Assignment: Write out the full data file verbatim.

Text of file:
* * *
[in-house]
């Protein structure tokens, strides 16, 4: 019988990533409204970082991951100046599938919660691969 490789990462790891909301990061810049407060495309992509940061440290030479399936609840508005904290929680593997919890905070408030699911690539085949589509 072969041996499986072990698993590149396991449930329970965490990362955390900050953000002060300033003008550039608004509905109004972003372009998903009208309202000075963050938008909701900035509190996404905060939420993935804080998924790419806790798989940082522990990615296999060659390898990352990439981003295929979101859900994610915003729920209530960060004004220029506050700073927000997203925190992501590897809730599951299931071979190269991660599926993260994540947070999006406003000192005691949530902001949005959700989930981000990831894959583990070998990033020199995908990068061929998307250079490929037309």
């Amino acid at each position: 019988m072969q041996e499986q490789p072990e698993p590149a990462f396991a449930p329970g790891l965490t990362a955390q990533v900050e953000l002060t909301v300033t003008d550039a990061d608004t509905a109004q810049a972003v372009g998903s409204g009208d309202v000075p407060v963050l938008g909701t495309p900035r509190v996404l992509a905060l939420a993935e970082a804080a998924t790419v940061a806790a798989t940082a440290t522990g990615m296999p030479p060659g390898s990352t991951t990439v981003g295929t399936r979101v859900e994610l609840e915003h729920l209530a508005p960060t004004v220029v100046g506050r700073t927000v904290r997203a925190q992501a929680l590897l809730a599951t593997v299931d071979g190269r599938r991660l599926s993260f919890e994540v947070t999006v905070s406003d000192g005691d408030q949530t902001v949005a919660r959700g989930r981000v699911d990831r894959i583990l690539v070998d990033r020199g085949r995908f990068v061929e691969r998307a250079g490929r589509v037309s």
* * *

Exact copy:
[in-house]
């Protein structure tokens, strides 16, 4: 019988990533409204970082991951100046599938919660691969 490789990462790891909301990061810049407060495309992509940061440290030479399936609840508005904290929680593997919890905070408030699911690539085949589509 072969041996499986072990698993590149396991449930329970965490990362955390900050953000002060300033003008550039608004509905109004972003372009998903009208309202000075963050938008909701900035509190996404905060939420993935804080998924790419806790798989940082522990990615296999060659390898990352990439981003295929979101859900994610915003729920209530960060004004220029506050700073927000997203925190992501590897809730599951299931071979190269991660599926993260994540947070999006406003000192005691949530902001949005959700989930981000990831894959583990070998990033020199995908990068061929998307250079490929037309």
């Amino acid at each position: 019988m072969q041996e499986q490789p072990e698993p590149a990462f396991a449930p329970g790891l965490t990362a955390q990533v900050e953000l002060t909301v300033t003008d550039a990061d608004t509905a109004q810049a972003v372009g998903s409204g009208d309202v000075p407060v963050l938008g909701t495309p900035r509190v996404l992509a905060l939420a993935e970082a804080a998924t790419v940061a806790a798989t940082a440290t522990g990615m296999p030479p060659g390898s990352t991951t990439v981003g295929t399936r979101v859900e994610l609840e915003h729920l209530a508005p960060t004004v220029v100046g506050r700073t927000v904290r997203a925190q992501a929680l590897l809730a599951t593997v299931d071979g190269r599938r991660l599926s993260f919890e994540v947070t999006v905070s406003d000192g005691d408030q949530t902001v949005a919660r959700g989930r981000v699911d990831r894959i583990l690539v070998d990033r020199g085949r995908f990068v061929e691969r998307a250079g490929r589509v037309s």